In this article from the DDMA Committee on Data, Decisions and Engagement we discuss Customer Journey Mapping as part of Customer Journey Management, the importance of CJA, and the appropriate metrics you can use per journey or journey segment. We have focused specifically on B2C journeys because of the added complexity that CJA brings to B2B journeys.
Customer journeys are more complex than people generally think, CJA provides clarity
Customer Journey Mapping is often the first step in Customer Journey Management. The second step is to organise teams, which then get started on improving journey segments or linking customer journeys. The third step is usually the monitoring of results and improvement actions. It is for this last part that you can deploy Customer Journey Analytics (CJA). This is a term that has seen greater use in recent years and which Forrester defines as:
“An analytics practice that combines quantitative and qualitative data to analyse customer behaviours and motivations across touchpoints and over time. It embraces analytics to gain a deeper understanding of customers’ movement across different phases of the journey”.
Or put more simply: CJA is about clarifying how customers come into contact with an organisation, which channels they use over time and in what context this contact takes place.
Funnily enough, many companies still see ‘the journey’ or the customer journey as a roadmap, a route they can prescribe for consumers and over which they have control.
Figure: a funnel does not reflect the reality of a customer journey
The funnel, as illustrated above, is often used as a guideline for the journey. Consumers are at the top of the funnel for a particular product and need to be influenced to convert when they reach the bottom. The assumption is that the journey is linear. Unfortunately, this is not the case. For some time, it’s been the customers themselves who are in control of the customer journey. They decide when they make contact with a company, through which channel and about what. What’s more, this varies for different products and services. As such, there are many more journeys!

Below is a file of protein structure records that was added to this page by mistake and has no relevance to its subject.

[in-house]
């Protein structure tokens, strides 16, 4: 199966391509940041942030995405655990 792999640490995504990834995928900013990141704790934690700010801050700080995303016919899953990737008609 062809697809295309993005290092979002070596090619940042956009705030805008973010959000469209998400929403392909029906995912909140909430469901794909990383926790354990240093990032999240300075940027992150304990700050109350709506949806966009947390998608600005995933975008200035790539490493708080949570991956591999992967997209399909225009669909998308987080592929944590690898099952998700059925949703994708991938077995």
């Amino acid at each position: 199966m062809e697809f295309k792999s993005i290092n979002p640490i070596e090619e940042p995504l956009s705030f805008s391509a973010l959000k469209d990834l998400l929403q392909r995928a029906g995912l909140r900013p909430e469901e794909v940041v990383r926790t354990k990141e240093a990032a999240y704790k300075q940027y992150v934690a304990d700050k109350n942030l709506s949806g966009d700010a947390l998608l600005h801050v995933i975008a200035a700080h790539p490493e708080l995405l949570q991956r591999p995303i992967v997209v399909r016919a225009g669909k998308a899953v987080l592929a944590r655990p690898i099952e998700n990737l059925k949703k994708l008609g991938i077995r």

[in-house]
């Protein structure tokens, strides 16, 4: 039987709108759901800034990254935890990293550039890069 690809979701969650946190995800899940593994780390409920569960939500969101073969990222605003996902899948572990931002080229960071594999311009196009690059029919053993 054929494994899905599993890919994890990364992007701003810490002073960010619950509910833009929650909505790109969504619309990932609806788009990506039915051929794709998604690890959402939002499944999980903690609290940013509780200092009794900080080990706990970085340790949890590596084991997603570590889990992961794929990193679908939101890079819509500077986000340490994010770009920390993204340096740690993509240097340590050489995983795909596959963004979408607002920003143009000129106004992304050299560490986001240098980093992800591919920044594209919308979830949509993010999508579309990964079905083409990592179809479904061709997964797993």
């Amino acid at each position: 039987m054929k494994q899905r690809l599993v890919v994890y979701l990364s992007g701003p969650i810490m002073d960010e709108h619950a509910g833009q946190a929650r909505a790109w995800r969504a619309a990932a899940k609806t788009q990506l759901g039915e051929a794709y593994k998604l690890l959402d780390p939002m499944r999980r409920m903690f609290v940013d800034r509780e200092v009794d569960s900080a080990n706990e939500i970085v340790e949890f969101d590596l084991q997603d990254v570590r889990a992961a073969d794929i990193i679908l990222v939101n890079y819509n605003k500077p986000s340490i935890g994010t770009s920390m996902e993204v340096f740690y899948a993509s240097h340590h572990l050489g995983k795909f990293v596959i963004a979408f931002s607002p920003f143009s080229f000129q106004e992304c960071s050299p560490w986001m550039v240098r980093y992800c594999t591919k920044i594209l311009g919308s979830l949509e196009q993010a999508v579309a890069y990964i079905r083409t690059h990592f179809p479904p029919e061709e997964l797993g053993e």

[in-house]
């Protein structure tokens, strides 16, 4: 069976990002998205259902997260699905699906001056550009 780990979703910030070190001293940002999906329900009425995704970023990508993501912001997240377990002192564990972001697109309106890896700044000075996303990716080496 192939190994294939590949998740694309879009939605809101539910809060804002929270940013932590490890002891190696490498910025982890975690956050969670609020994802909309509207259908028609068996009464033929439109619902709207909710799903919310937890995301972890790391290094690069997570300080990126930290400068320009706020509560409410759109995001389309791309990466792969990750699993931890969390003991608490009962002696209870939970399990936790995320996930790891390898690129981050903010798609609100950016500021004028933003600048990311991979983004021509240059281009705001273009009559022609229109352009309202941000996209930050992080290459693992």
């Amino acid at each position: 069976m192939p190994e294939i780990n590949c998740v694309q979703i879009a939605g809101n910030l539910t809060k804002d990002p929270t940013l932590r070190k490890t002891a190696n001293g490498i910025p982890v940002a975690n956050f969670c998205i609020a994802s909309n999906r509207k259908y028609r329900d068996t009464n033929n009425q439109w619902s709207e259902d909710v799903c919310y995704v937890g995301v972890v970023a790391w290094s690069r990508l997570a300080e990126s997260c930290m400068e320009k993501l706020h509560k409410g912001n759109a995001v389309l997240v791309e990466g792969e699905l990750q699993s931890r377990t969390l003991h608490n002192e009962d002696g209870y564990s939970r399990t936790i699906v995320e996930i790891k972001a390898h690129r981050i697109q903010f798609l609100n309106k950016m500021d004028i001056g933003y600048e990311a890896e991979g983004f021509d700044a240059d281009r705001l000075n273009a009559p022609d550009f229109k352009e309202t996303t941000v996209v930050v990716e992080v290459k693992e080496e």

In addition, the order in which customers take certain steps is not as neatly structured as companies conceptualise it. And that is what makes CJA so interesting; it collects data from all corners of the organisation and tries to identify how the customer moves between the touchpoints. How, for example, does a customer jump from complaining to the call centre to making a purchase using the app to finally notifying the organisation of a change of address on its website? This provides some interesting insights.
The idea of monitoring and analysing interactions in customer journeys arose a few years ago, with one of the main questions being: How can channels work together to organise the optimal customer journey? This process of Customer Journey Mapping has helped companies to use a more omnichannel approach and operate a more customer-oriented strategy. Marketing and MarTech specialists have also started to collaborate more to reveal insights and understand each other better.
The movement of CJA fits in well with Journey Mapping. We have listed the differences between the two in the table below.
|Customer Journey Mapping||Customer Journey Analytics|
|CJM is an illustration of the customer journey (desired or otherwise)||CJA shows ‘hard’ data of up to millions of interactions|
|Often a simplified representation of the most important journeys||Provides insight into many journeys/journey segments and identifies the most important ones|
|Working out all different journey segments takes a lot of time||Tools help you zoom from macro journeys to journey segments and provide greater insight into behaviour|
|It is a static representation of a certain moment||It gives you real-time insights|
|It is the starting point for many companies. It uses an attractive visual representation to help introduce many departments within a company to customer journeys and illustrate what contribution each one can make to them.||Few companies currently use it because it often requires tooling and expertise to display and interpret the correct data.|
Differences between Customer Journey Mapping and Customer Journey Analytics. Source: Mycustomer
Example of Customer Journey Mapping
Example of Customer Journey Analytics
Why is CJA important for achieving your business goals?
Using Customer Journey Analytics in addition to Customer Journey Mapping gives you a more detailed qualitative and quantitative impression of your customer interactions across the channels. And that provides a very focused starting point for improving your customer experience.
What do we actually want from CJA, and what good will it do us? According to Treacy & Wiersema’s old but powerful model, if a company is to achieve success it needs to embrace one of the following disciplines: Product Leadership, Operational Excellence and Customer Intimacy. In recent decades, we have seen that the latter discipline has become increasingly important. because it is becoming ever easier to copy products and operations, so the distinction lies in the customer experience. It is not just about creating a single consistent experience across different touchpoints; it’s about creating a customer journey that depends on the person as well as the situation. Understanding the coherence and context of the interactions is therefore of crucial importance. Concerning the coherence and context of interactions, CJA answers the following questions: